• Ways his support network can assist him to avoid offending

    Support person education sessions cont1
    Support Person Education Sessions (cont.)

    Sample responses from participants surveyed:

    “The session helped me to know things to look for, and what to do if things go wrong.” (mother)

    Sex offender treatment minnesota department of corrections

    “It was great! This is our third visit for a family session and I learned so much not just about (offender’s name) and what he is working on but so often I can relate to other family’s situations and so often a light bulb clicks with some of my struggles!” (mother)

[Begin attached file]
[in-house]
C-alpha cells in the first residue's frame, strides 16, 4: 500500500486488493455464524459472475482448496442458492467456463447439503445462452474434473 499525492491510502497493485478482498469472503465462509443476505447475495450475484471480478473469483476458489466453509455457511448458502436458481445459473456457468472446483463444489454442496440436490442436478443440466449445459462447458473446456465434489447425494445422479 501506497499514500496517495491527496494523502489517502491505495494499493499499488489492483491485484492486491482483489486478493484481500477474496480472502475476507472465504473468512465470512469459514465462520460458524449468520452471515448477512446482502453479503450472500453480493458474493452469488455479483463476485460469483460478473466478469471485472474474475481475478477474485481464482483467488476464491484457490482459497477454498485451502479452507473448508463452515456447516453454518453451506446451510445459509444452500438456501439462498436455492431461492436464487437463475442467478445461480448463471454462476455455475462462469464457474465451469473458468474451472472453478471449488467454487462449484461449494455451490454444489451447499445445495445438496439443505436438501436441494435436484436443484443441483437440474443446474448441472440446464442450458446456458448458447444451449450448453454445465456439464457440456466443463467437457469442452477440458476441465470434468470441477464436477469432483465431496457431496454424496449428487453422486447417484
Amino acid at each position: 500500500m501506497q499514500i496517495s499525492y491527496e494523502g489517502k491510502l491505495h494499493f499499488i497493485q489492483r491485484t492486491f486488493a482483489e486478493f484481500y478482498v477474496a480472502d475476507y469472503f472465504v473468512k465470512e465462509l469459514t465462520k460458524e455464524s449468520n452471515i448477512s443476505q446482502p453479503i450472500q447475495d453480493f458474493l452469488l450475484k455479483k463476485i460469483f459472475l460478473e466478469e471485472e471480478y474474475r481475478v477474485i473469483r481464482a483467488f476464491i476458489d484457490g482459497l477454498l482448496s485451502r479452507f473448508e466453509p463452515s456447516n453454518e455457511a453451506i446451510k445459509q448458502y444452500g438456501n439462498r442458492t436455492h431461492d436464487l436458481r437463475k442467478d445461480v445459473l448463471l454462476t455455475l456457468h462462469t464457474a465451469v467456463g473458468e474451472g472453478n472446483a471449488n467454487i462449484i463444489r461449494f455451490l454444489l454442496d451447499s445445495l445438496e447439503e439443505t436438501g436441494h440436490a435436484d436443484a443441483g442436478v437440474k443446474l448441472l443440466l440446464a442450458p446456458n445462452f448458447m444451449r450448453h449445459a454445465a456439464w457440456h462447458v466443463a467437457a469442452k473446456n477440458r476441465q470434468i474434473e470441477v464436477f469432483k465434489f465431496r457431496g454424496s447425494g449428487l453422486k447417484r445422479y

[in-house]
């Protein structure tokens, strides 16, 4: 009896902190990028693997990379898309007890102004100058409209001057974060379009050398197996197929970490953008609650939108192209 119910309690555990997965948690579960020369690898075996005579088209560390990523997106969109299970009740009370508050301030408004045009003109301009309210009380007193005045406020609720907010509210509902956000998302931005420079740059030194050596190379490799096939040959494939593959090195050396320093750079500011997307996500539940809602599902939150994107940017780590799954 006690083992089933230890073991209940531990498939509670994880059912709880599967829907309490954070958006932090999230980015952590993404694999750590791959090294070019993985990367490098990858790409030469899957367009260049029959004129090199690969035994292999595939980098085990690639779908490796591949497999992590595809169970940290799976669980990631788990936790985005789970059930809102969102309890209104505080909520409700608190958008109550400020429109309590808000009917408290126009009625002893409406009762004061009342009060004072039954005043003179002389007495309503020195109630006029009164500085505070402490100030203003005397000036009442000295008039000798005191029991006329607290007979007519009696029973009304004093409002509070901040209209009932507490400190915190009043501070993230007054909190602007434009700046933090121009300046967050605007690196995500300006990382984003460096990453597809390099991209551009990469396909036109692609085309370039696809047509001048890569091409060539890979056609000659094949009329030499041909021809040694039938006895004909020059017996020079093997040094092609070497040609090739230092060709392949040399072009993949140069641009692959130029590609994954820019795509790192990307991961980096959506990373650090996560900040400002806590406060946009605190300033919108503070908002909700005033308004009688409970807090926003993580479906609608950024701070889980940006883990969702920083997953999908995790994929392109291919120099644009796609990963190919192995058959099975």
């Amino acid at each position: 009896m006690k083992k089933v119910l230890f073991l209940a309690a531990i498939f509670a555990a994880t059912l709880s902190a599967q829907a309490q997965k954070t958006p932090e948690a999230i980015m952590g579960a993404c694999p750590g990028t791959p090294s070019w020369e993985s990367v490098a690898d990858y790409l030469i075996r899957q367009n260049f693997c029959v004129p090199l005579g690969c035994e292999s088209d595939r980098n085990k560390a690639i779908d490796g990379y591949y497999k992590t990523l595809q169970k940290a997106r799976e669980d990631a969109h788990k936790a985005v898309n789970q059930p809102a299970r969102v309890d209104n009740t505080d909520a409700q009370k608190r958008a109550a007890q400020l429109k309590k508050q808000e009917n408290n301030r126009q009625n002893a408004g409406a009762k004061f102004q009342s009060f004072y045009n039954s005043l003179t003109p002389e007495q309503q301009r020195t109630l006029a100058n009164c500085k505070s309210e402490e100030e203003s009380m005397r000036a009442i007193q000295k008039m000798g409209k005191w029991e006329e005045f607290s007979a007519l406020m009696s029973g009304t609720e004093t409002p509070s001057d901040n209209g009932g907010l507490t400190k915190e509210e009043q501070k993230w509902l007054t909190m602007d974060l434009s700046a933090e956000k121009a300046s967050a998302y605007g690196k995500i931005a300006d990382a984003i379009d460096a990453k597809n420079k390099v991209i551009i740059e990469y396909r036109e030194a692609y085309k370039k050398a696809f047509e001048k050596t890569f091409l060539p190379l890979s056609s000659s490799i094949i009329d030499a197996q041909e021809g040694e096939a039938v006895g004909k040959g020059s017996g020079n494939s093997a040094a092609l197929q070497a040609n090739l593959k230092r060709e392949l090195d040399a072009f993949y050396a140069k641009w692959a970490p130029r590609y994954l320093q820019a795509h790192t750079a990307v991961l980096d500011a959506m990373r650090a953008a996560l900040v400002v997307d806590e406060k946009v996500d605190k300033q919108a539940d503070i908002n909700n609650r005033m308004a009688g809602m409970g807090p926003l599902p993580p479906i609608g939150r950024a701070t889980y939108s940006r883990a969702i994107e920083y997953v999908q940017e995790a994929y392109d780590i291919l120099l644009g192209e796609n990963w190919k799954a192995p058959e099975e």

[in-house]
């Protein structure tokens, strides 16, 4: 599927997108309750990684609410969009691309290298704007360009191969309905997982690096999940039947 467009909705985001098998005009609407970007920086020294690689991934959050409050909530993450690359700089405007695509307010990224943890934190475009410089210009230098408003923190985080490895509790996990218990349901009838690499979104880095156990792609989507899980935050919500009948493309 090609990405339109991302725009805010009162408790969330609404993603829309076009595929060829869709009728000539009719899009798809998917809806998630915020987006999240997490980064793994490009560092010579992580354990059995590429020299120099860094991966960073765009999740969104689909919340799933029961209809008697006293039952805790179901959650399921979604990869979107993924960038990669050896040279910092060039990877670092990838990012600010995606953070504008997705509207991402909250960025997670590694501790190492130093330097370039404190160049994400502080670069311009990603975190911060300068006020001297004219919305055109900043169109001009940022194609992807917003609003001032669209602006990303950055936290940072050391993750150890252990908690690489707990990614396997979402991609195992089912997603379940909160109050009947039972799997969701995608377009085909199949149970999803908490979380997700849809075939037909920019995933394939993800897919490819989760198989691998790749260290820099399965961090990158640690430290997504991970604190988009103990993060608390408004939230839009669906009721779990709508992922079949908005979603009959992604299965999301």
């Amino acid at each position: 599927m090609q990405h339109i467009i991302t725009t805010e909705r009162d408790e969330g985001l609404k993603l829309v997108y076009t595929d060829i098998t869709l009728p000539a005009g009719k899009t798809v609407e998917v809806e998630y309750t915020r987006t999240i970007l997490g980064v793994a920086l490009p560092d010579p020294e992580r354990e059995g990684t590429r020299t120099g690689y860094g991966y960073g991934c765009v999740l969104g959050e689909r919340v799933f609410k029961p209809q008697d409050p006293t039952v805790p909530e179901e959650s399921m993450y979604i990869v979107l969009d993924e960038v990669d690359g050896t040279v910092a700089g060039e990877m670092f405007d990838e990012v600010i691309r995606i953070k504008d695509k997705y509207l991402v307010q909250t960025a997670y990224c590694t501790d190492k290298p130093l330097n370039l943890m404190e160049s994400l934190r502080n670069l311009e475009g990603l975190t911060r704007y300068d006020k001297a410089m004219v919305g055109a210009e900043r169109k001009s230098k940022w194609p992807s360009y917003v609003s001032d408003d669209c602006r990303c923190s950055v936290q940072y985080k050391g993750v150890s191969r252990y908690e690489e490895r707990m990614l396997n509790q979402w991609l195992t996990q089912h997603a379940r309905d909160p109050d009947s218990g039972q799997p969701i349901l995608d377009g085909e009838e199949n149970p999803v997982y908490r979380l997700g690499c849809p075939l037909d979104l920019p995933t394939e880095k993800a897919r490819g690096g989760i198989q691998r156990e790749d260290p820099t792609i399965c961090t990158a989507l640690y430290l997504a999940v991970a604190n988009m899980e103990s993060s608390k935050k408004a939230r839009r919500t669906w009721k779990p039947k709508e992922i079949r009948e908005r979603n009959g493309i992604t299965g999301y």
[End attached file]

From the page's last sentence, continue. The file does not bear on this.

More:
Sex offender treatment minnesota department of corrections

    “It gave my family a great deal of information and it helped to build a more supportive relationship.” (offender)

    Release planning session
    Release Planning Session helped to build a more supportive relationship.” (offender)

    • Invite Supervising Agent in to meet with offender

    • SOTP therapy staff

    • Case-manager

    • Community support people

    • Discuss treatment progress and concerns

    • Goals and recommendations for release

    • Rules & regulations of release & expectations

    Sotp release plan
    SOTP Release Plan helped to build a more supportive relationship.” (offender)

    • Offender participates in putting the plan together

    • Directed by housing placement

    • Identify resources for

      • Assistance needs (medical, financial, etc.)

      • Continuing treatment resources

      • Support Groups

      • Leisure, faith community involvement, education resources